Then we held hands. I said that people sometimes make fun of those who hold hands and “sing Kumbayeh”—but I recently found out that “Kumbayeh” actually means, “Come by here, Lord” and was sung by freed, and enslaved people in the South. Then I said, come by here, Lord. Come by here.
I told them to envision in their minds what they wanted to do this week to create change. We held hands and passed a squeeze around the circle, hand to hand, to “seal the deal.” I said that doing this created a circle of power. That I was an ordained witch—I believed in the power of community, of social change activism and magic. That this week when they went to do their action, this circle of power would be with them to help them.
When the squeeze came back to me I led students in a chant, “Be the change! Be the change! Be the change!” and also “Si se puede! Si se puede! Si se puede!”
And in my Queer Studies class we added, “We’re here! We’re queer! We’re not going shopping!”
We cheered together, and I told all of my students, with my voice breaking, “I believe in you. This is a youth led movement. I believe in you. Susan B. Anthony never voted in her lifetime. But she fought for it. And I believe she had a better life fighting for what she believed in, than stepping to the side and being depressed. Trust me I have fought for things my entire life—I lay in front of my first nuclear power plant when I was 15. I fought for the fight for gays to marry even though I never thought it would happen. And it did end up happening. I married my wife in my late 50s.
“This is what I know for a fact: if you fight for what you believe in – some of it will change in your lifetime. Some of it might not. But, for some it absolutely will. And you selfishly will feel better for fighting, than if you did not fight. I know this for an absolute fact.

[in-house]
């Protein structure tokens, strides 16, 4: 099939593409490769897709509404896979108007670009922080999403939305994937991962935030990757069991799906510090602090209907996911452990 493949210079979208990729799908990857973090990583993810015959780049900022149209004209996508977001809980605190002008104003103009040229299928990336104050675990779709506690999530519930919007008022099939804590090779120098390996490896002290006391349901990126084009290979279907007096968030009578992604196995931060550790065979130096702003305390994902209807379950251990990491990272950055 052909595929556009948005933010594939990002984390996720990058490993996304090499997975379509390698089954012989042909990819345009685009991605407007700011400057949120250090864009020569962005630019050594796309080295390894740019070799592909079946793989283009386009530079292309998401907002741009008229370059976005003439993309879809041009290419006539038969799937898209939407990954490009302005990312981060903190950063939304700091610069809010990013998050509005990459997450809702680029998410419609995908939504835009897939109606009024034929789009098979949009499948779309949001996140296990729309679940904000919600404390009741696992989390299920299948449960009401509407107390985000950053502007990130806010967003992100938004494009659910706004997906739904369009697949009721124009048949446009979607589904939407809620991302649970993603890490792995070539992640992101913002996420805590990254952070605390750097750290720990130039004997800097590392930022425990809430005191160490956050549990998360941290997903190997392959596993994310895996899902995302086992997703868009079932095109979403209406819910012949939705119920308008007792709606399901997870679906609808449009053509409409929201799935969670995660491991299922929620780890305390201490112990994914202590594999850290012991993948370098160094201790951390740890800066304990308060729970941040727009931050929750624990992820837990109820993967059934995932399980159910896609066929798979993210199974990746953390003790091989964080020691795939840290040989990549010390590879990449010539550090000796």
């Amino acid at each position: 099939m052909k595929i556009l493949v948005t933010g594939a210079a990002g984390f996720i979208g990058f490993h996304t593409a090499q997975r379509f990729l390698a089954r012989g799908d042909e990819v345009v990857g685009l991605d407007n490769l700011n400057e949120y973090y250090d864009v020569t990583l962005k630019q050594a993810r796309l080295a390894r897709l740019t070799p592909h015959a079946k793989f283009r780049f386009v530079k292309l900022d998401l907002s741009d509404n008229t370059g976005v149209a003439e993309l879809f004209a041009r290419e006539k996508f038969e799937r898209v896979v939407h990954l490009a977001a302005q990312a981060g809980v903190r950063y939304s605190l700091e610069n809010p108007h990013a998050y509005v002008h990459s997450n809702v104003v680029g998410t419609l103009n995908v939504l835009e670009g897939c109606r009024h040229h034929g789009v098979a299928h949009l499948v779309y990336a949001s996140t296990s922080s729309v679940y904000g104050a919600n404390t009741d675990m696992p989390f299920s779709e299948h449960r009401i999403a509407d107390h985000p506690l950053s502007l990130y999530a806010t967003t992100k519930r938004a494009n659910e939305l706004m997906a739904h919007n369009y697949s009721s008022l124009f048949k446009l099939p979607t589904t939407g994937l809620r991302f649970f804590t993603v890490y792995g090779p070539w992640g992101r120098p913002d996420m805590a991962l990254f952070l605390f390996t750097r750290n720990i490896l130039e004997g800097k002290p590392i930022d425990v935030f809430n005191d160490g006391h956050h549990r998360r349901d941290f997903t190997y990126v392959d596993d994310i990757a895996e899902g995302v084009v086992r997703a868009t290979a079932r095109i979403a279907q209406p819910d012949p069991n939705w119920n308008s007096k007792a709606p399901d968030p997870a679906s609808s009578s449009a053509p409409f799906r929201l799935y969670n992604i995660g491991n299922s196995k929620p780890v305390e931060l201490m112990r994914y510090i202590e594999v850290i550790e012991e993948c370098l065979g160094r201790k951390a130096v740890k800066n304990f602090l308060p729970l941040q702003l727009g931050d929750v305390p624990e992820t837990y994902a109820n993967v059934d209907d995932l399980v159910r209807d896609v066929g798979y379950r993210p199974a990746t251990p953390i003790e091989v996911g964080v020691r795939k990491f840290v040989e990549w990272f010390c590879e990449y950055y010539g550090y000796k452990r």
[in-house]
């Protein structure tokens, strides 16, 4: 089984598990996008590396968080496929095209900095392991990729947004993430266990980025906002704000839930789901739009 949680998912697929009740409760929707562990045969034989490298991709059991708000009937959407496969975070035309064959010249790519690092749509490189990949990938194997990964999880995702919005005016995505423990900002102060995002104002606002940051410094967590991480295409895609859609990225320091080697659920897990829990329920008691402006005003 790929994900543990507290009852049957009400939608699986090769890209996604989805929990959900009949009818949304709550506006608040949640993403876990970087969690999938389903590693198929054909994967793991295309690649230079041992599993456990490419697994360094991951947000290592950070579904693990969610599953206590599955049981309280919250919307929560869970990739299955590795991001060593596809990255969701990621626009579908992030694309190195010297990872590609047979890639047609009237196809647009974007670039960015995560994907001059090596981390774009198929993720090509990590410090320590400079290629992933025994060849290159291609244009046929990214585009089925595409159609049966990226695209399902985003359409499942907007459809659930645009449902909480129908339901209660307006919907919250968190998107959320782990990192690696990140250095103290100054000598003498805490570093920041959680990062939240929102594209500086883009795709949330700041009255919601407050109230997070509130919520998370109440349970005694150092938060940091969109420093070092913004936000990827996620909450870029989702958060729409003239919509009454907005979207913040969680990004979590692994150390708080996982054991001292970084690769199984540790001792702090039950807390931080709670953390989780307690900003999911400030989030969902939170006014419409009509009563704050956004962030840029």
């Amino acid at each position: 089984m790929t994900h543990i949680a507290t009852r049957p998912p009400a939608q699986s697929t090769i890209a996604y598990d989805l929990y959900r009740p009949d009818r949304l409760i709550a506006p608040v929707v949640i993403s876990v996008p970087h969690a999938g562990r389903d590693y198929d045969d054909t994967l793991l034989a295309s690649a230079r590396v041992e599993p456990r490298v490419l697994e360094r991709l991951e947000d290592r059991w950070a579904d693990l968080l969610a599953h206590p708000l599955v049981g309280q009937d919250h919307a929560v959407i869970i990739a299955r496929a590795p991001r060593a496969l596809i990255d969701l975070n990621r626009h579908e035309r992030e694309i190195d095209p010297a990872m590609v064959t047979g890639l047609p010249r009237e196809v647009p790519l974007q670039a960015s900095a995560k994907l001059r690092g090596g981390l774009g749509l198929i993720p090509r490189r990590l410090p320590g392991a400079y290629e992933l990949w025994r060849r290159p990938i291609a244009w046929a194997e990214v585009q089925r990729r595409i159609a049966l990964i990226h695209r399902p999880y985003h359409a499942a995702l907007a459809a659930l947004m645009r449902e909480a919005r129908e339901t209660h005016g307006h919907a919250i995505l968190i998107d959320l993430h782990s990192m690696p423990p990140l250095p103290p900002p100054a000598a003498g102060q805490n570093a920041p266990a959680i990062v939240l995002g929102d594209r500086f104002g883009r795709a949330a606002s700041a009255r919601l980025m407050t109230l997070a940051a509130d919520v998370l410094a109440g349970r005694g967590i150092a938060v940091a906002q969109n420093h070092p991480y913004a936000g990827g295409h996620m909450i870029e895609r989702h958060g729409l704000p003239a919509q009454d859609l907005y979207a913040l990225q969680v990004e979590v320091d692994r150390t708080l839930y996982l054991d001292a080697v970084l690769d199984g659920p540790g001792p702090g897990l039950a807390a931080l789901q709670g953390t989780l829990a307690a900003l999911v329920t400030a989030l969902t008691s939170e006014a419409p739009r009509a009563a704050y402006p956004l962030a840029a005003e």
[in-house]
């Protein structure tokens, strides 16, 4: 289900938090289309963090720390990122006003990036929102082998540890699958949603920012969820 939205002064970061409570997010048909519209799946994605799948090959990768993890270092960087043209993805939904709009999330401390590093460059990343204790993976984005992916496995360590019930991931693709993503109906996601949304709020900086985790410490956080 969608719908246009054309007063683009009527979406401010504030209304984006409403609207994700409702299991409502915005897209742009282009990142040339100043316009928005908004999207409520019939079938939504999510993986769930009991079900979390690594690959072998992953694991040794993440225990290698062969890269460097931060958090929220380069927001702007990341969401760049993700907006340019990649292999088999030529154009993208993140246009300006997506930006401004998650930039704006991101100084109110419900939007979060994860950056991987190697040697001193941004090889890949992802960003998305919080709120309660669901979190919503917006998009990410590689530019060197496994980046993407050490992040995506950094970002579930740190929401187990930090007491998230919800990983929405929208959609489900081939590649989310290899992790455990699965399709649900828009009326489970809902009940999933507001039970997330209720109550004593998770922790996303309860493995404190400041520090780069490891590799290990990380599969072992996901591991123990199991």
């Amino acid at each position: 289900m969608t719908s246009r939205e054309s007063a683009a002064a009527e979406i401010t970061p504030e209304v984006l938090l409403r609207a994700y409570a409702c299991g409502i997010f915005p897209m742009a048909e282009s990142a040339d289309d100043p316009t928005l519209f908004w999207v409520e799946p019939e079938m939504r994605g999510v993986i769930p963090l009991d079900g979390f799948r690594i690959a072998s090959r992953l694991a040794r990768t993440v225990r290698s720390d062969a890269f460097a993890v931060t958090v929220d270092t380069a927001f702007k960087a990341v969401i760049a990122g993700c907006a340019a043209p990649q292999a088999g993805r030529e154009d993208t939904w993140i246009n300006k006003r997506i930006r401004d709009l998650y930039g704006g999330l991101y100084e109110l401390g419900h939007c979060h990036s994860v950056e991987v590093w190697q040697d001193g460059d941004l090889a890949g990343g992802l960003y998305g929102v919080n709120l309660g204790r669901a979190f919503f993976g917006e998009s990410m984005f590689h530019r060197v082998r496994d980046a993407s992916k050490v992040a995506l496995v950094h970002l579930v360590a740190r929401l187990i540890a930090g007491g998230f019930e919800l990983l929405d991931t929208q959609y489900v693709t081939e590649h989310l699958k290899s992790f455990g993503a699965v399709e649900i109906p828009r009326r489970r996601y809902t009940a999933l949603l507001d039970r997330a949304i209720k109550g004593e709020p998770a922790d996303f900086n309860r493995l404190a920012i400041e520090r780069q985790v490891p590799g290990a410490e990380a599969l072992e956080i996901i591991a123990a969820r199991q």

“I believe in you. I believe that you will have public schools you can send your kids to and they will return to you safe. That is my vision for you, for the future you will create.”
And I ended all my lectures on that day looking out at my students and saying, “Truly, madly, deeply—I love you.”
And I meant it. I love my job, my students—they are young, impressionable and deserve our respect. They are changing the world. They are the future. I received hugs and applause and emails that they rarely hear adults speak to them the way I did this past week.
Young people right now want to hear from us, from those of us who have the ability to vote, if they cannot. Who have ways to enter and engage the system that they may not have learned yet. They want to know we are listening. That we are on notice.
Activism helps you heal, I told them. It helped me. It can help you.
These students who are forming this new movement, who are struggling to understand how to be safe in the world today, who are fighting back, and just learning to fight back–these students deserve our deep respect and encouragement…and love.
Truly, madly and deeply.
Marie Cartier has a Ph.D. in Religion with an emphasis on Women and Religion from Claremont Graduate University. She is the author of the critically acclaimed book Baby, You Are My Religion: Women, Gay Bars, and Theology Before Stonewall (Routledge 2013). She is a senior lecturer in Gender and Women’s Studies and Queer Studies at California State University Northridge, and in Film Studies at Univ. of CA Irvine.